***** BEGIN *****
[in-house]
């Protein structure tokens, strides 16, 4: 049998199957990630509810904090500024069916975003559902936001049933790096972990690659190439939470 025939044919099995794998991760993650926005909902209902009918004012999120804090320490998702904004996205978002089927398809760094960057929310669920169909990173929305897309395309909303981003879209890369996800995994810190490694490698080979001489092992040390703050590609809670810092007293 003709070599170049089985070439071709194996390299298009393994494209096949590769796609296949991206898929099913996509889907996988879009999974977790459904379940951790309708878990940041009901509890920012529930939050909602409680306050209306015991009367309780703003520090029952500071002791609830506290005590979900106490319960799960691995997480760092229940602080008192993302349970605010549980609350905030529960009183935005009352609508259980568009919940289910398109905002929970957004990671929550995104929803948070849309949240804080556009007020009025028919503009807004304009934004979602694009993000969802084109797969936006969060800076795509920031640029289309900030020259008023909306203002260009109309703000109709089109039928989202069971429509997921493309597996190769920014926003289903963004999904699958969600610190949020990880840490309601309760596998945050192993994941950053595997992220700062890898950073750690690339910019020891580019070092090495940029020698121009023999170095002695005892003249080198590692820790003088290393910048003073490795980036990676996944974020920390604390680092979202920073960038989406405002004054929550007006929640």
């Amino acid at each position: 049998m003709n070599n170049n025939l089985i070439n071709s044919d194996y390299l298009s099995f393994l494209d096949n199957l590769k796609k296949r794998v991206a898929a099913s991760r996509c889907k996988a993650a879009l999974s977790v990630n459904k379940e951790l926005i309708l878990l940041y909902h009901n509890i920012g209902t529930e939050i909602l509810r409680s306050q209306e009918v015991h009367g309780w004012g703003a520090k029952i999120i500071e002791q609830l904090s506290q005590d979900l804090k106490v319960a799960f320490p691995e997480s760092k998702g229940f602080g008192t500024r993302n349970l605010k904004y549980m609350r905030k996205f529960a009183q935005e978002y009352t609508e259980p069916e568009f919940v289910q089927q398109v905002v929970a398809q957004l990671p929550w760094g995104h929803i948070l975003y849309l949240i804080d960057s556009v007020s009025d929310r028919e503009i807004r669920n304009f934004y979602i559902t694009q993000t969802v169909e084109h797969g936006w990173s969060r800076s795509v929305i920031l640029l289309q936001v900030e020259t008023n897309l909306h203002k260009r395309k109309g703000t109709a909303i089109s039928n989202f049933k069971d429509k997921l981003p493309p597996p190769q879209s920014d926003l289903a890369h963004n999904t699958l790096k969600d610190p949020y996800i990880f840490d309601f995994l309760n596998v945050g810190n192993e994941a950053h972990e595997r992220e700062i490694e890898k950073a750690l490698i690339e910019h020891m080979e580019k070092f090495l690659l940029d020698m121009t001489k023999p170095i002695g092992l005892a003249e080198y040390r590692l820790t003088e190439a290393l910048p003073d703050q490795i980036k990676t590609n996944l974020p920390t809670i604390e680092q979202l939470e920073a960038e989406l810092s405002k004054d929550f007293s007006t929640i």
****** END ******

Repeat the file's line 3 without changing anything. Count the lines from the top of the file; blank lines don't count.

């Amino acid at each position: 049998m003709n070599n170049n025939l089985i070439n071709s044919d194996y390299l298009s099995f393994l494209d096949n199957l590769k796609k296949r794998v991206a898929a099913s991760r996509c889907k996988a993650a879009l999974s977790v990630n459904k379940e951790l926005i309708l878990l940041y909902h009901n509890i920012g209902t529930e939050i909602l509810r409680s306050q209306e009918v015991h009367g309780w004012g703003a520090k029952i999120i500071e002791q609830l904090s506290q005590d979900l804090k106490v319960a799960f320490p691995e997480s760092k998702g229940f602080g008192t500024r993302n349970l605010k904004y549980m609350r905030k996205f529960a009183q935005e978002y009352t609508e259980p069916e568009f919940v289910q089927q398109v905002v929970a398809q957004l990671p929550w760094g995104h929803i948070l975003y849309l949240i804080d960057s556009v007020s009025d929310r028919e503009i807004r669920n304009f934004y979602i559902t694009q993000t969802v169909e084109h797969g936006w990173s969060r800076s795509v929305i920031l640029l289309q936001v900030e020259t008023n897309l909306h203002k260009r395309k109309g703000t109709a909303i089109s039928n989202f049933k069971d429509k997921l981003p493309p597996p190769q879209s920014d926003l289903a890369h963004n999904t699958l790096k969600d610190p949020y996800i990880f840490d309601f995994l309760n596998v945050g810190n192993e994941a950053h972990e595997r992220e700062i490694e890898k950073a750690l490698i690339e910019h020891m080979e580019k070092f090495l690659l940029d020698m121009t001489k023999p170095i002695g092992l005892a003249e080198y040390r590692l820790t003088e190439a290393l910048p003073d703050q490795i980036k990676t590609n996944l974020p920390t809670i604390e680092q979202l939470e920073a960038e989406l810092s405002k004054d929550f007293s007006t929640i």